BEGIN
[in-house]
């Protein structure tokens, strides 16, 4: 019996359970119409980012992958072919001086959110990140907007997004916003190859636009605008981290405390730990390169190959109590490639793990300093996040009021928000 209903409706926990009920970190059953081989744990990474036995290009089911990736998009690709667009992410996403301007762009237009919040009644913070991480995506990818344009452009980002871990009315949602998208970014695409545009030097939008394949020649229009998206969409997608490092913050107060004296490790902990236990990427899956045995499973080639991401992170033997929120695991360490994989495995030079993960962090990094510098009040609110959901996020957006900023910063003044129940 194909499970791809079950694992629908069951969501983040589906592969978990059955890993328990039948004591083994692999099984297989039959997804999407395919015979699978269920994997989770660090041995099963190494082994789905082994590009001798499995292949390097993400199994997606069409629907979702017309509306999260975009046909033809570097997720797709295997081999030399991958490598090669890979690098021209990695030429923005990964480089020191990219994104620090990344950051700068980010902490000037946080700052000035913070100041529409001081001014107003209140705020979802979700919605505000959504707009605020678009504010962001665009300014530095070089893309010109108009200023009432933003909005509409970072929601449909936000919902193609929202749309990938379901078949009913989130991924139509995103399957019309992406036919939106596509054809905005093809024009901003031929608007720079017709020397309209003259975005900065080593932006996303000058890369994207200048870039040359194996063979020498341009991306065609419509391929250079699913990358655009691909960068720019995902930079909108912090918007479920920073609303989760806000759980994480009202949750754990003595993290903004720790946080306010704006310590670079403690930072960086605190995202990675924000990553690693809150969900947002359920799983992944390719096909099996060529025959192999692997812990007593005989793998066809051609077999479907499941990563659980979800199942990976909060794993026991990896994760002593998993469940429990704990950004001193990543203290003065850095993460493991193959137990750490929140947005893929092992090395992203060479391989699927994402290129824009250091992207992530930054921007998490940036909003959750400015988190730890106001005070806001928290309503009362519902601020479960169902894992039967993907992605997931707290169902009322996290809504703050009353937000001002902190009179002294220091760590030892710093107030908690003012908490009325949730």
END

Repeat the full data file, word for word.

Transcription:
[in-house]
């Protein structure tokens, strides 16, 4: 019996359970119409980012992958072919001086959110990140907007997004916003190859636009605008981290405390730990390169190959109590490639793990300093996040009021928000 209903409706926990009920970190059953081989744990990474036995290009089911990736998009690709667009992410996403301007762009237009919040009644913070991480995506990818344009452009980002871990009315949602998208970014695409545009030097939008394949020649229009998206969409997608490092913050107060004296490790902990236990990427899956045995499973080639991401992170033997929120695991360490994989495995030079993960962090990094510098009040609110959901996020957006900023910063003044129940 194909499970791809079950694992629908069951969501983040589906592969978990059955890993328990039948004591083994692999099984297989039959997804999407395919015979699978269920994997989770660090041995099963190494082994789905082994590009001798499995292949390097993400199994997606069409629907979702017309509306999260975009046909033809570097997720797709295997081999030399991958490598090669890979690098021209990695030429923005990964480089020191990219994104620090990344950051700068980010902490000037946080700052000035913070100041529409001081001014107003209140705020979802979700919605505000959504707009605020678009504010962001665009300014530095070089893309010109108009200023009432933003909005509409970072929601449909936000919902193609929202749309990938379901078949009913989130991924139509995103399957019309992406036919939106596509054809905005093809024009901003031929608007720079017709020397309209003259975005900065080593932006996303000058890369994207200048870039040359194996063979020498341009991306065609419509391929250079699913990358655009691909960068720019995902930079909108912090918007479920920073609303989760806000759980994480009202949750754990003595993290903004720790946080306010704006310590670079403690930072960086605190995202990675924000990553690693809150969900947002359920799983992944390719096909099996060529025959192999692997812990007593005989793998066809051609077999479907499941990563659980979800199942990976909060794993026991990896994760002593998993469940429990704990950004001193990543203290003065850095993460493991193959137990750490929140947005893929092992090395992203060479391989699927994402290129824009250091992207992530930054921007998490940036909003959750400015988190730890106001005070806001928290309503009362519902601020479960169902894992039967993907992605997931707290169902009322996290809504703050009353937000001002902190009179002294220091760590030892710093107030908690003012908490009325949730």